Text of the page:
Stop Your Project Delivering Late and Over Budget
The scope is the most important element to understand about any project. All planning and allocation of resources are anchored to this understanding.
The case for 'gold plating' as a good thing, with three more ways to show extra value in the PM role on the projects you manage.
Gold plating is a negative concept. It leads to undocumented work beyond the current scope of the project. So where can a project manager add extra value?
The knowledge area of Scope Management is all about making sure that the project includes only the work required to complete the project successfully.
Scoping is the separation between what is included in and what is excluded from project. Scope creep occurs when the line is moved, usually outwards.
Controlling the changes to a project is only half the battle in the war to deliver projects that meet the needs of the client and are on time and on budget.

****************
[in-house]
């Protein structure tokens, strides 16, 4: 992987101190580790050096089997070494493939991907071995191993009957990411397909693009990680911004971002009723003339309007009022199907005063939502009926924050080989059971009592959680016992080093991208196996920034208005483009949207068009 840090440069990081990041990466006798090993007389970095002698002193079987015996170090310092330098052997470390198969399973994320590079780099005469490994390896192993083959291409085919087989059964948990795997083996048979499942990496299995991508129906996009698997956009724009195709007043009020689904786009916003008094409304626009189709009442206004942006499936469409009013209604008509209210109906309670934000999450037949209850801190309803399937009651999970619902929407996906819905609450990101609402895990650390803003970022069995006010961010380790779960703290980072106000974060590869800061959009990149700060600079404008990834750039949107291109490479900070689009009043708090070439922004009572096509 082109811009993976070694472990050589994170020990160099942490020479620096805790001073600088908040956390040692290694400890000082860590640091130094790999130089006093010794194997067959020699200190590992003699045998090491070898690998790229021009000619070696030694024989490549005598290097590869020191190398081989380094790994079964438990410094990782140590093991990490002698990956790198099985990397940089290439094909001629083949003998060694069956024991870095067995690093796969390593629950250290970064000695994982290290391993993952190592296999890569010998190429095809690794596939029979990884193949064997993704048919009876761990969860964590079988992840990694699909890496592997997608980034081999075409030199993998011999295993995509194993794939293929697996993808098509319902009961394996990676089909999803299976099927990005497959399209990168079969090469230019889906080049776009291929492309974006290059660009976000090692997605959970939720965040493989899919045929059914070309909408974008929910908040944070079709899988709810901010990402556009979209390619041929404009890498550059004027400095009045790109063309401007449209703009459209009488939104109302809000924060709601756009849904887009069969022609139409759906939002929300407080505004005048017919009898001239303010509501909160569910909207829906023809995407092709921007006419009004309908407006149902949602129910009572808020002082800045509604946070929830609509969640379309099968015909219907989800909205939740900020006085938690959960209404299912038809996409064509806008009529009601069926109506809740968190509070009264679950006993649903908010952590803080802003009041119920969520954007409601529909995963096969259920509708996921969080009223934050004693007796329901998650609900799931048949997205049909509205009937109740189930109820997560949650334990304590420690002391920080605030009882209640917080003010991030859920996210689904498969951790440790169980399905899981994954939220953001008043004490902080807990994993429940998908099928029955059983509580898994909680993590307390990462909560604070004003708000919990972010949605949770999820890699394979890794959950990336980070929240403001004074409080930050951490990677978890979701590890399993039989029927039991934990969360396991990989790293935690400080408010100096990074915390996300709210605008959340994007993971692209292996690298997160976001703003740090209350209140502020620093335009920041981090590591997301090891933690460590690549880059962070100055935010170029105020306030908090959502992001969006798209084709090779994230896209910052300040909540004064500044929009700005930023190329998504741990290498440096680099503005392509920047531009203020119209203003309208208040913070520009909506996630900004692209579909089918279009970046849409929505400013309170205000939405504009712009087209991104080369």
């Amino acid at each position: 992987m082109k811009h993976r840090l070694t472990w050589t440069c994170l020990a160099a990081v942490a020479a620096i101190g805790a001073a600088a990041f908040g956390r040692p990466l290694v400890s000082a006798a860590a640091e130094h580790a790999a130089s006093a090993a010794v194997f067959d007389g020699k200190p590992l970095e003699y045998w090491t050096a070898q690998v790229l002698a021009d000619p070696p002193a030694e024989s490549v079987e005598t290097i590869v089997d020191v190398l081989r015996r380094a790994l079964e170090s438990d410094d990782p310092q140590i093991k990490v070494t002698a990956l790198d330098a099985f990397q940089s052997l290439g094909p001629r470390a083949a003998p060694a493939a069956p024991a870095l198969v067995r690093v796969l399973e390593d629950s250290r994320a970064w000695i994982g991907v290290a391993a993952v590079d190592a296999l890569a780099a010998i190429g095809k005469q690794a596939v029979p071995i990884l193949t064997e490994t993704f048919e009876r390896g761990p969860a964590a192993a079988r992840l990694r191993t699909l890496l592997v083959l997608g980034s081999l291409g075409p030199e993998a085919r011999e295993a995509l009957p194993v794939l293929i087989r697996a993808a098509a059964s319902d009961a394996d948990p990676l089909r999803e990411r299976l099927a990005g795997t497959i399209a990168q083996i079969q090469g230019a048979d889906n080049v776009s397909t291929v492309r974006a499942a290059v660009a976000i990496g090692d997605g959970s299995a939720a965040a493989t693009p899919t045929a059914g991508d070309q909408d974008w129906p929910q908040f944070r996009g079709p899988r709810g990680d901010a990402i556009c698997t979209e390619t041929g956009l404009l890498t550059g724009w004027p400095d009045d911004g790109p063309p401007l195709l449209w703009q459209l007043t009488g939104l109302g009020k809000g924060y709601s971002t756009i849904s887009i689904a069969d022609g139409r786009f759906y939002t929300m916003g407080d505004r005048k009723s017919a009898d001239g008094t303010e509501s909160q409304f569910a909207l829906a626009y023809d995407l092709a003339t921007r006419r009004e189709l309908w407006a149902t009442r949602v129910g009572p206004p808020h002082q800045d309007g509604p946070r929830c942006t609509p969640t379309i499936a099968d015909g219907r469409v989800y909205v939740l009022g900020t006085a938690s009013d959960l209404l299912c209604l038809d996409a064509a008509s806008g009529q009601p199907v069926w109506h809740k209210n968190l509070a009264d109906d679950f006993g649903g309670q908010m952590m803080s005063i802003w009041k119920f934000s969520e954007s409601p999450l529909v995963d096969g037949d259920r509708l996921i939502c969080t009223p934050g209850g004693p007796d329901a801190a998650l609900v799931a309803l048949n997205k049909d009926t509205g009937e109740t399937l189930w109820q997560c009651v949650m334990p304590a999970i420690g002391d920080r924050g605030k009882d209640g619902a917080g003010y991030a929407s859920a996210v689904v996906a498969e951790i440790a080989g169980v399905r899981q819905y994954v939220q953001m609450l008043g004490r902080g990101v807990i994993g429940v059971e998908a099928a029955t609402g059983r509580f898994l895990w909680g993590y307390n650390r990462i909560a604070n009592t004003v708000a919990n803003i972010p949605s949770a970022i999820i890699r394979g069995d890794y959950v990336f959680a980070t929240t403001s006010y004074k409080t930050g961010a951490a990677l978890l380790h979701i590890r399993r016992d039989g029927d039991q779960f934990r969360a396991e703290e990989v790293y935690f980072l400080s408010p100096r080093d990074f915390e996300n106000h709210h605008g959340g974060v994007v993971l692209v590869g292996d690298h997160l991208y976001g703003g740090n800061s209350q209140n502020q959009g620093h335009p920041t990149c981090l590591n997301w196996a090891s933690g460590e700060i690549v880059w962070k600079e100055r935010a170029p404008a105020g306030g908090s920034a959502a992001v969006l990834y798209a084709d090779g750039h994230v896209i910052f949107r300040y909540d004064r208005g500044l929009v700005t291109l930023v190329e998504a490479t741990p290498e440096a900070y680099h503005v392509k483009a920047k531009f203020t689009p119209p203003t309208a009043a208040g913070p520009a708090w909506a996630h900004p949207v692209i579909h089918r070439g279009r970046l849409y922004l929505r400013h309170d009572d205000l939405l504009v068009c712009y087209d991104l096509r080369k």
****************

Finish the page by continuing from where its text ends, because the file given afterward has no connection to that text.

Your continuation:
Project managers should seek out opportunities to communicate scope as often as possible. Here are some venues, audiences and aids for scope communications.
Scope creep is a significant risk in software development projects. We discuss why this is so, and how to avoid or at least mitigate the risk.
As a project manager your most critical responsibility to the organisation you work for is scope management, so here are some solid tactics you can employ.
Project scope management is defined as the processes required to ensure that the project includes all the work required, and only the work required, to complete the project successfully.
Have you ever had a project that took longer than was expected, cost more, or ended up totally different than the original plan? You're not alone.
Scope creep causes many project failures; by taking these few simple measures you can make sure it doesn't affect your projects.
Techniques a project manager needs to employ to avoid project scope creep. What does it take to keep a project on track and deliver to the original specification?
Definition: The tendency of a project to include more tasks or to implement more systems than originally specified, which often leads to higher than planned project costs and an extension of the initial implementation date.
There is no such thing as scope creep, only scope gallop. - Unknown Author